Emmanuel Macron is to be the next president of France.
The 39-year-old will take office later this month, from his predecessor François Hollande.
Macron, who founded the En Marche!party last year, won with more than 60% of the vote.
His nearest rival, the far right’s Marine Le Pen phoned and congratulated Macron last night.
Downing Street also confirmed that Theresa May had passed on her congratulations to the new French leader.
During his election campaign Macron vocally backed a shift toward renewables, even as state-controlled utility Electricite de France SA pushes a 48 billion-euro ($52.2 billion) program to extend the lifespan of most of its 58 atomic reactors.
Macron is also backing a government plan to close the Fessenheim nuclear power plant when the Flamanville atomic reactor comes on line and to close the country’s remaining 3 gigawatts of coal-fired stations by the end of the next presidential mandate in 2022.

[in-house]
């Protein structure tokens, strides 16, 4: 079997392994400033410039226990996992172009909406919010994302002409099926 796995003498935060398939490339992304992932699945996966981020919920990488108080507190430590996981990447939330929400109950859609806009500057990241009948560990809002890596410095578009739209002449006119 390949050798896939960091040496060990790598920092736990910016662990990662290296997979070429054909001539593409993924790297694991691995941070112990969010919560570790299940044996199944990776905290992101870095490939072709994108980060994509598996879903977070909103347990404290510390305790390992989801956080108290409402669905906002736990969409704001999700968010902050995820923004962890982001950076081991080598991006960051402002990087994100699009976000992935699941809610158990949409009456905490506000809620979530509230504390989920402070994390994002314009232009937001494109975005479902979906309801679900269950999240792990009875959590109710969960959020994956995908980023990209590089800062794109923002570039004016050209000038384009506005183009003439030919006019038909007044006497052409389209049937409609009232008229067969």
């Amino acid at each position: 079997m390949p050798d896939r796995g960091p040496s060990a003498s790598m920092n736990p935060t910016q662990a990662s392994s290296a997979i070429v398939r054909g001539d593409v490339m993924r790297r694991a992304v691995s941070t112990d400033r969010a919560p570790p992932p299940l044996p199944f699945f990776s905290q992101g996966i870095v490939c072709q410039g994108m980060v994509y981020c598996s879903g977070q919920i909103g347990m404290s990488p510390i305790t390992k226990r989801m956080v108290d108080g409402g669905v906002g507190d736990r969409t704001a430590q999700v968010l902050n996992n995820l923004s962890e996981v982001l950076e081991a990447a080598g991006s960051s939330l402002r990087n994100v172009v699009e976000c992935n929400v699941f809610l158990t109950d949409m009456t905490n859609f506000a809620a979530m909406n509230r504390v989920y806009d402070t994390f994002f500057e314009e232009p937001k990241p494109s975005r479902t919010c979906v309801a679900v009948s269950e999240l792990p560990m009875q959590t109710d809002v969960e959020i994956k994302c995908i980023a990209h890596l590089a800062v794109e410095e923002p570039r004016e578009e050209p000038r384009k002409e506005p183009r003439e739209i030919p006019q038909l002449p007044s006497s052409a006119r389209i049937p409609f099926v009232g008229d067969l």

To cut France’s reliance on atomic power over the next five years, Macron wants to double France’s solar and wind power capacities, which stood at 6.8 gigawatts and 11.7 gigawatts last year, partly by simplifying authorization processes. He pledged to launch tenders for 26 gigawatts of renewables by 2022, requiring private investment of 30 billion euros.
To achieve Macron’s energy goal by 2025, France would need to cut nuclear capacity by about 25 gigawatts, while adding about 75 gigawatts of renewables, according to Farman at Jefferies. That looks “quite challenging,” he said.
EDF, which has been forced to sell assets and new shares to bolster a balance sheet undermined by falling electricity prices, has said it will have to decide at the start of the next decade whether to build new atomic plants by 2030 to replace older ones.
That will further stretch the finances of the utility — 83 percent owned by the French state — and the government will need to provide more funding and incentives to underpin investment in new capacity, said Vincent Ayral, an analyst at JPMorgan Chase & Co.